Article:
Keebler is a tool for injecting standalone binary payloads into ELF executables.
The payload is inserted at the end of the segment containing the target's
Execution of the payload is achieved by modifying the
.ctors section to point to the first byte of the payload.
In order to not interrupt the normal functioning of the target program, the payload must behave like a function.
That means it must return, and it must restore any registers that the target's policy requires (typically base pointer and *bx).
Compiling is as simple as running
make in the base directory.
This will produce
keebler64 for working with 32 bit and 64 bit ELF files respectively.
Because the payloads must be standalone they cannot depend on any runtime linking (i.e. you cannot use library routines). This basically limits you to writing and dealing with assembly. Some sample payloads are supplied to give you an idea what a valid payload looks like.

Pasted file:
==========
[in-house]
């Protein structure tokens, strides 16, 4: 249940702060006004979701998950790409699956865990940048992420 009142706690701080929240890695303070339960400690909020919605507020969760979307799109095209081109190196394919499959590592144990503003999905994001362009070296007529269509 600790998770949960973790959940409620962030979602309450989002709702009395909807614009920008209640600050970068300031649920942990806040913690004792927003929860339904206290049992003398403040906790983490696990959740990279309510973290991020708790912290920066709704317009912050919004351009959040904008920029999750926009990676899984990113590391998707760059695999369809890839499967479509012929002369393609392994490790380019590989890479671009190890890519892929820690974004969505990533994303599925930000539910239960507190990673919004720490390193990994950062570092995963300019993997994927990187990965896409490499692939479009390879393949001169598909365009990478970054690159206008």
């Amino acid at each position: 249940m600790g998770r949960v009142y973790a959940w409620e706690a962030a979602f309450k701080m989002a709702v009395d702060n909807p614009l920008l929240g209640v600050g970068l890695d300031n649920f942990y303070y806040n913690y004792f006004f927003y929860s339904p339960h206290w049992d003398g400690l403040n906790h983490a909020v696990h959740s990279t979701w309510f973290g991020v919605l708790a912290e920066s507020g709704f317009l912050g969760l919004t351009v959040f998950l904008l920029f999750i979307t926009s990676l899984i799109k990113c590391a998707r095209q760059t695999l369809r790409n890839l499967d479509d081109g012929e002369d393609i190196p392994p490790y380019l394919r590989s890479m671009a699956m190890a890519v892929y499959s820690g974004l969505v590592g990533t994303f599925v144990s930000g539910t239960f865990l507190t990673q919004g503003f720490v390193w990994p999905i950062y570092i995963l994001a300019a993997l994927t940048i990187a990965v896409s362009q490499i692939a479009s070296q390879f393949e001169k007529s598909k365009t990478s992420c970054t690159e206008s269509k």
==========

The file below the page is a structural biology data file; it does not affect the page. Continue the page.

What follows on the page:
Preparing a payload involves assembling it with
as (producing an elf object).
And then extracting just the assembled code with
as payload.s -o payload.o objcopy -O binary payload.o payload
Writing standalone assembly is a pain in the ass.
bootstrap.pl script is meant to alleviate this a bit.
The script combines an elf file (read: any executable) with a bootstrapping template (there is at least one in
The resulting payload with the encapsulated elf file, will when run, unpack the elf and execute it.
bootstrap.pl is simple:
bootstrap.pl -e executable -t bootstrap.s -o payload
Infecting an elf file is as easy as running:
keebler64 target payload result
It is valid to have result be the same file as target as the entire file is copied into memory before altering.